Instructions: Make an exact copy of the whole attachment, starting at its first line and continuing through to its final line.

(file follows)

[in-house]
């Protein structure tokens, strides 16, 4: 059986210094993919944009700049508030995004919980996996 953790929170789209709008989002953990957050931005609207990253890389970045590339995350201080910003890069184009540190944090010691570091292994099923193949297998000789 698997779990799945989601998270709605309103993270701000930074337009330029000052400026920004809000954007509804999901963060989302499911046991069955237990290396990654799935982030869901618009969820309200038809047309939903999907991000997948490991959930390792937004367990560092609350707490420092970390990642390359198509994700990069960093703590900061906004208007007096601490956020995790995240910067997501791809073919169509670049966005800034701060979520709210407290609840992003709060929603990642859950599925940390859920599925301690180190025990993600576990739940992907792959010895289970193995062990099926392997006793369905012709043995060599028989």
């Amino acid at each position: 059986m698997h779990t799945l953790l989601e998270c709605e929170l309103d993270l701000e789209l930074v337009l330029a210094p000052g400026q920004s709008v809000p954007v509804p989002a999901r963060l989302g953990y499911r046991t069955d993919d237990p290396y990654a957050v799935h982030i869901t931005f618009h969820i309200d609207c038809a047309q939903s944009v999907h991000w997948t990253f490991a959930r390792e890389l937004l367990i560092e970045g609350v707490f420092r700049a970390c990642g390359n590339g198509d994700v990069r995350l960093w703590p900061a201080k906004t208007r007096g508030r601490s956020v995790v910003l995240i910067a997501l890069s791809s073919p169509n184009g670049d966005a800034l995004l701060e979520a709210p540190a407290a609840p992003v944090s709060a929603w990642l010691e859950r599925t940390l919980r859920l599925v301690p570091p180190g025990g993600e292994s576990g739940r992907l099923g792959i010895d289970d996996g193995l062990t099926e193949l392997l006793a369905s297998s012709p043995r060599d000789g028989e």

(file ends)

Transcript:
[in-house]
């Protein structure tokens, strides 16, 4: 059986210094993919944009700049508030995004919980996996 953790929170789209709008989002953990957050931005609207990253890389970045590339995350201080910003890069184009540190944090010691570091292994099923193949297998000789 698997779990799945989601998270709605309103993270701000930074337009330029000052400026920004809000954007509804999901963060989302499911046991069955237990290396990654799935982030869901618009969820309200038809047309939903999907991000997948490991959930390792937004367990560092609350707490420092970390990642390359198509994700990069960093703590900061906004208007007096601490956020995790995240910067997501791809073919169509670049966005800034701060979520709210407290609840992003709060929603990642859950599925940390859920599925301690180190025990993600576990739940992907792959010895289970193995062990099926392997006793369905012709043995060599028989």
């Amino acid at each position: 059986m698997h779990t799945l953790l989601e998270c709605e929170l309103d993270l701000e789209l930074v337009l330029a210094p000052g400026q920004s709008v809000p954007v509804p989002a999901r963060l989302g953990y499911r046991t069955d993919d237990p290396y990654a957050v799935h982030i869901t931005f618009h969820i309200d609207c038809a047309q939903s944009v999907h991000w997948t990253f490991a959930r390792e890389l937004l367990i560092e970045g609350v707490f420092r700049a970390c990642g390359n590339g198509d994700v990069r995350l960093w703590p900061a201080k906004t208007r007096g508030r601490s956020v995790v910003l995240i910067a997501l890069s791809s073919p169509n184009g670049d966005a800034l995004l701060e979520a709210p540190a407290a609840p992003v944090s709060a929603w990642l010691e859950r599925t940390l919980r859920l599925v301690p570091p180190g025990g993600e292994s576990g739940r992907l099923g792959i010895d289970d996996g193995l062990t099926e193949l392997l006793a369905s297998s012709p043995r060599d000789g028989e």